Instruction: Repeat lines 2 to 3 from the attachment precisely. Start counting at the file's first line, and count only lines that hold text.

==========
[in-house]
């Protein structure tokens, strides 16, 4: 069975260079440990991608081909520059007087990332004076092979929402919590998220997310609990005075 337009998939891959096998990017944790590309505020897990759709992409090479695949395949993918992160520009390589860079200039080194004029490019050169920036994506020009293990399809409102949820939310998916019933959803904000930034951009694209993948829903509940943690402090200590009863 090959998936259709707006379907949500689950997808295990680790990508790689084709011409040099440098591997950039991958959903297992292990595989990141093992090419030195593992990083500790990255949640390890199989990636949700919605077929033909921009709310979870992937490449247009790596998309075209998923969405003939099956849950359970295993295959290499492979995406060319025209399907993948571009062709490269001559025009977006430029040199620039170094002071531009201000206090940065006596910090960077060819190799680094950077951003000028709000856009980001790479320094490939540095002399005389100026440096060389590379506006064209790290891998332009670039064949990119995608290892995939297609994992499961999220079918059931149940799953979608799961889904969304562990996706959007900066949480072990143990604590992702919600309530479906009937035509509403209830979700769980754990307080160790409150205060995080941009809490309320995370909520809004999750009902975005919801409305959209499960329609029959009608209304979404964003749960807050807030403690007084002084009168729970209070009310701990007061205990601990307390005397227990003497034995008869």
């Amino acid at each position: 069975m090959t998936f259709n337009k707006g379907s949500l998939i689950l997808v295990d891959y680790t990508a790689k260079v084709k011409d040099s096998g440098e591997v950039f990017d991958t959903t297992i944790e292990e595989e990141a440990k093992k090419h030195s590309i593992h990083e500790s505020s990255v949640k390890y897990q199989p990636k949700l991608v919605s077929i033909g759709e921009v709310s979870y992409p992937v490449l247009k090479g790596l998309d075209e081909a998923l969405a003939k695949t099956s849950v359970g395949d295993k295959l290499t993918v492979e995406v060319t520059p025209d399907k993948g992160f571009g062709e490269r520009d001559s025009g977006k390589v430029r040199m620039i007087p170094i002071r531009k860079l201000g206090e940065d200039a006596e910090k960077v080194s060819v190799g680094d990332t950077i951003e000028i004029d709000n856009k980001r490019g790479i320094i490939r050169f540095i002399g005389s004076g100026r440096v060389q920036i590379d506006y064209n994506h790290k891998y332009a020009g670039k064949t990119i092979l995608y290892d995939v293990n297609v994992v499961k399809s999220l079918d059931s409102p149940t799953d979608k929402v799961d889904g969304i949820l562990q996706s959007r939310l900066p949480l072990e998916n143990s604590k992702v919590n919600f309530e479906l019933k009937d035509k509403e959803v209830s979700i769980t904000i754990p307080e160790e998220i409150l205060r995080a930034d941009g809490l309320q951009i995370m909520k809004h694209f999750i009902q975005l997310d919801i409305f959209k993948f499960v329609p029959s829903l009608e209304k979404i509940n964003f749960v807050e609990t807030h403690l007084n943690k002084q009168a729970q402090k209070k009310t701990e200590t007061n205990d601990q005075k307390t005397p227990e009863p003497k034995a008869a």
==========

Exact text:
């Protein structure tokens, strides 16, 4: 069975260079440990991608081909520059007087990332004076092979929402919590998220997310609990005075 337009998939891959096998990017944790590309505020897990759709992409090479695949395949993918992160520009390589860079200039080194004029490019050169920036994506020009293990399809409102949820939310998916019933959803904000930034951009694209993948829903509940943690402090200590009863 090959998936259709707006379907949500689950997808295990680790990508790689084709011409040099440098591997950039991958959903297992292990595989990141093992090419030195593992990083500790990255949640390890199989990636949700919605077929033909921009709310979870992937490449247009790596998309075209998923969405003939099956849950359970295993295959290499492979995406060319025209399907993948571009062709490269001559025009977006430029040199620039170094002071531009201000206090940065006596910090960077060819190799680094950077951003000028709000856009980001790479320094490939540095002399005389100026440096060389590379506006064209790290891998332009670039064949990119995608290892995939297609994992499961999220079918059931149940799953979608799961889904969304562990996706959007900066949480072990143990604590992702919600309530479906009937035509509403209830979700769980754990307080160790409150205060995080941009809490309320995370909520809004999750009902975005919801409305959209499960329609029959009608209304979404964003749960807050807030403690007084002084009168729970209070009310701990007061205990601990307390005397227990003497034995008869």
């Amino acid at each position: 069975m090959t998936f259709n337009k707006g379907s949500l998939i689950l997808v295990d891959y680790t990508a790689k260079v084709k011409d040099s096998g440098e591997v950039f990017d991958t959903t297992i944790e292990e595989e990141a440990k093992k090419h030195s590309i593992h990083e500790s505020s990255v949640k390890y897990q199989p990636k949700l991608v919605s077929i033909g759709e921009v709310s979870y992409p992937v490449l247009k090479g790596l998309d075209e081909a998923l969405a003939k695949t099956s849950v359970g395949d295993k295959l290499t993918v492979e995406v060319t520059p025209d399907k993948g992160f571009g062709e490269r520009d001559s025009g977006k390589v430029r040199m620039i007087p170094i002071r531009k860079l201000g206090e940065d200039a006596e910090k960077v080194s060819v190799g680094d990332t950077i951003e000028i004029d709000n856009k980001r490019g790479i320094i490939r050169f540095i002399g005389s004076g100026r440096v060389q920036i590379d506006y064209n994506h790290k891998y332009a020009g670039k064949t990119i092979l995608y290892d995939v293990n297609v994992v499961k399809s999220l079918d059931s409102p149940t799953d979608k929402v799961d889904g969304i949820l562990q996706s959007r939310l900066p949480l072990e998916n143990s604590k992702v919590n919600f309530e479906l019933k009937d035509k509403e959803v209830s979700i769980t904000i754990p307080e160790e998220i409150l205060r995080a930034d941009g809490l309320q951009i995370m909520k809004h694209f999750i009902q975005l997310d919801i409305f959209k993948f499960v329609p029959s829903l009608e209304k979404i509940n964003f749960v807050e609990t807030h403690l007084n943690k002084q009168a729970q402090k209070k009310t701990e200590t007061n205990d601990q005075k307390t005397p227990e009863p003497k034995a008869a």